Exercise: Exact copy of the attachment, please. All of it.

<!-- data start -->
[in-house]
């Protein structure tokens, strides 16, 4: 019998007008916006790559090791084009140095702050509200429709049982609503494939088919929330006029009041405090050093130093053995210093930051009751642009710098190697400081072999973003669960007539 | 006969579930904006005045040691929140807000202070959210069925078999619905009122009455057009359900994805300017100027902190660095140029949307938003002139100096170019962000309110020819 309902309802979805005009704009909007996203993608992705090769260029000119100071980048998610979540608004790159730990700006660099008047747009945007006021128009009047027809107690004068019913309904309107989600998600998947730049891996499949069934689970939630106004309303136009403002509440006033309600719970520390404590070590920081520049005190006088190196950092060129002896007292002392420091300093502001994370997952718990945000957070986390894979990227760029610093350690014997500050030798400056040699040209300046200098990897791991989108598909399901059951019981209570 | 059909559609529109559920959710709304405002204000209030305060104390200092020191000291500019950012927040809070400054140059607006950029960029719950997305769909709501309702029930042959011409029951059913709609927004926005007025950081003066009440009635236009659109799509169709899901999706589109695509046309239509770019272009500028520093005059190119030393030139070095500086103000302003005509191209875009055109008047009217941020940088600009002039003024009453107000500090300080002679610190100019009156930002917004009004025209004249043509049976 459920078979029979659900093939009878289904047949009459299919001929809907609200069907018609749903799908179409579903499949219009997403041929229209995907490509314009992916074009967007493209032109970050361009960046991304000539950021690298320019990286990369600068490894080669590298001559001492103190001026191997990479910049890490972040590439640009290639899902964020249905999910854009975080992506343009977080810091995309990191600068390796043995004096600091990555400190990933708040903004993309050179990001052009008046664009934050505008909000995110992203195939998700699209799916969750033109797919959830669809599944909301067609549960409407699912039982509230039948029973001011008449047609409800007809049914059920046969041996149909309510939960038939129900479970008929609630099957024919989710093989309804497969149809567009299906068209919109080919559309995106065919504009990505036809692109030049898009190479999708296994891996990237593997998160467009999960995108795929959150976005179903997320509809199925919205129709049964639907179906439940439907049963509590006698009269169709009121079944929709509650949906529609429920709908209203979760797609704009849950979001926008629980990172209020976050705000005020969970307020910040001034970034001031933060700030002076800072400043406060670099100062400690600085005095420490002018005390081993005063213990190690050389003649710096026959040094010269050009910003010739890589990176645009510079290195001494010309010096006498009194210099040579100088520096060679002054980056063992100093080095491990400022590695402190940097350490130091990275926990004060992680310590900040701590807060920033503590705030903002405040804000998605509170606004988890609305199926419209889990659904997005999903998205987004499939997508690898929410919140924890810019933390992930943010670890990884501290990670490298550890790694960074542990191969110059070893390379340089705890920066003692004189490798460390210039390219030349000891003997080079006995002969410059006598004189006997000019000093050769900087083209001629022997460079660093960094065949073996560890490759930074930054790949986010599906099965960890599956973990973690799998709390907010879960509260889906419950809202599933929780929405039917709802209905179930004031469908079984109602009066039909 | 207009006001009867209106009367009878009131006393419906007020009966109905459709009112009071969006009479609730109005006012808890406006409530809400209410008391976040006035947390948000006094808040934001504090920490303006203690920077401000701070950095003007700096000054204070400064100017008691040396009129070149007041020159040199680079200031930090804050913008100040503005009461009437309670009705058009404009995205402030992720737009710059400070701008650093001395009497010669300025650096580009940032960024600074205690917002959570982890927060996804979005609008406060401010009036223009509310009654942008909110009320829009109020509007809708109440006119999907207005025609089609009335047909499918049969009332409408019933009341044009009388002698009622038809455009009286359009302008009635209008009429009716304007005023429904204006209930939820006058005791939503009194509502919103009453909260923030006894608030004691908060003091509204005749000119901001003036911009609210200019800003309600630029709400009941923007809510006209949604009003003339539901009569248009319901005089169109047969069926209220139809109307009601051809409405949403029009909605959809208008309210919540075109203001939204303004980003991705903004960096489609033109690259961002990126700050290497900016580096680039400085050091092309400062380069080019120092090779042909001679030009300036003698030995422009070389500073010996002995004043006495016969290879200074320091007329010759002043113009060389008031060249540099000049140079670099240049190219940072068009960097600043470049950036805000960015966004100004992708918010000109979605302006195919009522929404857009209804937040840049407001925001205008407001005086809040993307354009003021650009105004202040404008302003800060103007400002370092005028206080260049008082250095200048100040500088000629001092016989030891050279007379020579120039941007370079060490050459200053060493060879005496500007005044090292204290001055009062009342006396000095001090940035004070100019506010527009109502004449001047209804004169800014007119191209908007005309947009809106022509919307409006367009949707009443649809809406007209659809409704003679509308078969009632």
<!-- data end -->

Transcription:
[in-house]
């Protein structure tokens, strides 16, 4: 019998007008916006790559090791084009140095702050509200429709049982609503494939088919929330006029009041405090050093130093053995210093930051009751642009710098190697400081072999973003669960007539 | 006969579930904006005045040691929140807000202070959210069925078999619905009122009455057009359900994805300017100027902190660095140029949307938003002139100096170019962000309110020819 309902309802979805005009704009909007996203993608992705090769260029000119100071980048998610979540608004790159730990700006660099008047747009945007006021128009009047027809107690004068019913309904309107989600998600998947730049891996499949069934689970939630106004309303136009403002509440006033309600719970520390404590070590920081520049005190006088190196950092060129002896007292002392420091300093502001994370997952718990945000957070986390894979990227760029610093350690014997500050030798400056040699040209300046200098990897791991989108598909399901059951019981209570 | 059909559609529109559920959710709304405002204000209030305060104390200092020191000291500019950012927040809070400054140059607006950029960029719950997305769909709501309702029930042959011409029951059913709609927004926005007025950081003066009440009635236009659109799509169709899901999706589109695509046309239509770019272009500028520093005059190119030393030139070095500086103000302003005509191209875009055109008047009217941020940088600009002039003024009453107000500090300080002679610190100019009156930002917004009004025209004249043509049976 459920078979029979659900093939009878289904047949009459299919001929809907609200069907018609749903799908179409579903499949219009997403041929229209995907490509314009992916074009967007493209032109970050361009960046991304000539950021690298320019990286990369600068490894080669590298001559001492103190001026191997990479910049890490972040590439640009290639899902964020249905999910854009975080992506343009977080810091995309990191600068390796043995004096600091990555400190990933708040903004993309050179990001052009008046664009934050505008909000995110992203195939998700699209799916969750033109797919959830669809599944909301067609549960409407699912039982509230039948029973001011008449047609409800007809049914059920046969041996149909309510939960038939129900479970008929609630099957024919989710093989309804497969149809567009299906068209919109080919559309995106065919504009990505036809692109030049898009190479999708296994891996990237593997998160467009999960995108795929959150976005179903997320509809199925919205129709049964639907179906439940439907049963509590006698009269169709009121079944929709509650949906529609429920709908209203979760797609704009849950979001926008629980990172209020976050705000005020969970307020910040001034970034001031933060700030002076800072400043406060670099100062400690600085005095420490002018005390081993005063213990190690050389003649710096026959040094010269050009910003010739890589990176645009510079290195001494010309010096006498009194210099040579100088520096060679002054980056063992100093080095491990400022590695402190940097350490130091990275926990004060992680310590900040701590807060920033503590705030903002405040804000998605509170606004988890609305199926419209889990659904997005999903998205987004499939997508690898929410919140924890810019933390992930943010670890990884501290990670490298550890790694960074542990191969110059070893390379340089705890920066003692004189490798460390210039390219030349000891003997080079006995002969410059006598004189006997000019000093050769900087083209001629022997460079660093960094065949073996560890490759930074930054790949986010599906099965960890599956973990973690799998709390907010879960509260889906419950809202599933929780929405039917709802209905179930004031469908079984109602009066039909 | 207009006001009867209106009367009878009131006393419906007020009966109905459709009112009071969006009479609730109005006012808890406006409530809400209410008391976040006035947390948000006094808040934001504090920490303006203690920077401000701070950095003007700096000054204070400064100017008691040396009129070149007041020159040199680079200031930090804050913008100040503005009461009437309670009705058009404009995205402030992720737009710059400070701008650093001395009497010669300025650096580009940032960024600074205690917002959570982890927060996804979005609008406060401010009036223009509310009654942008909110009320829009109020509007809708109440006119999907207005025609089609009335047909499918049969009332409408019933009341044009009388002698009622038809455009009286359009302008009635209008009429009716304007005023429904204006209930939820006058005791939503009194509502919103009453909260923030006894608030004691908060003091509204005749000119901001003036911009609210200019800003309600630029709400009941923007809510006209949604009003003339539901009569248009319901005089169109047969069926209220139809109307009601051809409405949403029009909605959809208008309210919540075109203001939204303004980003991705903004960096489609033109690259961002990126700050290497900016580096680039400085050091092309400062380069080019120092090779042909001679030009300036003698030995422009070389500073010996002995004043006495016969290879200074320091007329010759002043113009060389008031060249540099000049140079670099240049190219940072068009960097600043470049950036805000960015966004100004992708918010000109979605302006195919009522929404857009209804937040840049407001925001205008407001005086809040993307354009003021650009105004202040404008302003800060103007400002370092005028206080260049008082250095200048100040500088000629001092016989030891050279007379020579120039941007370079060490050459200053060493060879005496500007005044090292204290001055009062009342006396000095001090940035004070100019506010527009109502004449001047209804004169800014007119191209908007005309947009809106022509919307409006367009949707009443649809809406007209659809409704003679509308078969009632």